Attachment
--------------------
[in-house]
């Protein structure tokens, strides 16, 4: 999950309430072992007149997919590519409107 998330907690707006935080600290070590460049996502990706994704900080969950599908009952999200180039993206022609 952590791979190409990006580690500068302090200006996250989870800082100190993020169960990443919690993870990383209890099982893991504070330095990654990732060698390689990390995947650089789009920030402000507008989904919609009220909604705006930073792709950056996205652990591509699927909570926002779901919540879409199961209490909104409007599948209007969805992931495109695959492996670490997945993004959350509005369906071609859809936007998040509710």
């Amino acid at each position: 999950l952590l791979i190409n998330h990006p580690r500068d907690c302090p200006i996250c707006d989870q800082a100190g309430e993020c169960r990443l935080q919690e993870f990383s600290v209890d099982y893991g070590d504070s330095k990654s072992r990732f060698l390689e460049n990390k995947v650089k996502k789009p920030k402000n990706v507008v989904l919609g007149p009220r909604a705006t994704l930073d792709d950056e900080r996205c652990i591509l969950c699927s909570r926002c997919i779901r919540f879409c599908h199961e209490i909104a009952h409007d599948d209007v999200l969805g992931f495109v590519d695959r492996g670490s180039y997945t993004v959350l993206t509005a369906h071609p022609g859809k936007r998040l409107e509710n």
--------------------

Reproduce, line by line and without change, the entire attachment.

[in-house]
């Protein structure tokens, strides 16, 4: 999950309430072992007149997919590519409107 998330907690707006935080600290070590460049996502990706994704900080969950599908009952999200180039993206022609 952590791979190409990006580690500068302090200006996250989870800082100190993020169960990443919690993870990383209890099982893991504070330095990654990732060698390689990390995947650089789009920030402000507008989904919609009220909604705006930073792709950056996205652990591509699927909570926002779901919540879409199961209490909104409007599948209007969805992931495109695959492996670490997945993004959350509005369906071609859809936007998040509710």
């Amino acid at each position: 999950l952590l791979i190409n998330h990006p580690r500068d907690c302090p200006i996250c707006d989870q800082a100190g309430e993020c169960r990443l935080q919690e993870f990383s600290v209890d099982y893991g070590d504070s330095k990654s072992r990732f060698l390689e460049n990390k995947v650089k996502k789009p920030k402000n990706v507008v989904l919609g007149p009220r909604a705006t994704l930073d792709d950056e900080r996205c652990i591509l969950c699927s909570r926002c997919i779901r919540f879409c599908h199961e209490i909104a009952h409007d599948d209007v999200l969805g992931f495109v590519d695959r492996g670490s180039y997945t993004v959350l993206t509005a369906h071609p022609g859809k936007r998040l409107e509710n």